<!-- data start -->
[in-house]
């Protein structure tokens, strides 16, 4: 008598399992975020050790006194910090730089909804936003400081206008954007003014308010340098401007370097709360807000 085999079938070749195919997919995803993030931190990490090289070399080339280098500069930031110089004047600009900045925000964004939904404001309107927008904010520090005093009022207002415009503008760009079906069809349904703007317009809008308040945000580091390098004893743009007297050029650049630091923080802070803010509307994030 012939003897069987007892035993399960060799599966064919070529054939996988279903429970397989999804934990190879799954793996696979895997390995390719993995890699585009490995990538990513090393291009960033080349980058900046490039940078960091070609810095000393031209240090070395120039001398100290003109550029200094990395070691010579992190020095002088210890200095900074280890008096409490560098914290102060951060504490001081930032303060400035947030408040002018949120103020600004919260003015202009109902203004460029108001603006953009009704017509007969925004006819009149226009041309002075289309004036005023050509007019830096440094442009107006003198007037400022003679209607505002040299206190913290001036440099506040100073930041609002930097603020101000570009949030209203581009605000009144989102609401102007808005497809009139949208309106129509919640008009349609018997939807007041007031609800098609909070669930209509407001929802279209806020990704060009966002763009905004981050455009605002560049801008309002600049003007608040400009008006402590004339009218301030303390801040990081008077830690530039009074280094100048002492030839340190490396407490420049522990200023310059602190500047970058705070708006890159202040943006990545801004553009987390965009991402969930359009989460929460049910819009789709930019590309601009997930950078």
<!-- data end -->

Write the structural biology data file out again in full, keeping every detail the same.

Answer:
[in-house]
């Protein structure tokens, strides 16, 4: 008598399992975020050790006194910090730089909804936003400081206008954007003014308010340098401007370097709360807000 085999079938070749195919997919995803993030931190990490090289070399080339280098500069930031110089004047600009900045925000964004939904404001309107927008904010520090005093009022207002415009503008760009079906069809349904703007317009809008308040945000580091390098004893743009007297050029650049630091923080802070803010509307994030 012939003897069987007892035993399960060799599966064919070529054939996988279903429970397989999804934990190879799954793996696979895997390995390719993995890699585009490995990538990513090393291009960033080349980058900046490039940078960091070609810095000393031209240090070395120039001398100290003109550029200094990395070691010579992190020095002088210890200095900074280890008096409490560098914290102060951060504490001081930032303060400035947030408040002018949120103020600004919260003015202009109902203004460029108001603006953009009704017509007969925004006819009149226009041309002075289309004036005023050509007019830096440094442009107006003198007037400022003679209607505002040299206190913290001036440099506040100073930041609002930097603020101000570009949030209203581009605000009144989102609401102007808005497809009139949208309106129509919640008009349609018997939807007041007031609800098609909070669930209509407001929802279209806020990704060009966002763009905004981050455009605002560049801008309002600049003007608040400009008006402590004339009218301030303390801040990081008077830690530039009074280094100048002492030839340190490396407490420049522990200023310059602190500047970058705070708006890159202040943006990545801004553009987390965009991402969930359009989460929460049910819009789709930019590309601009997930950078």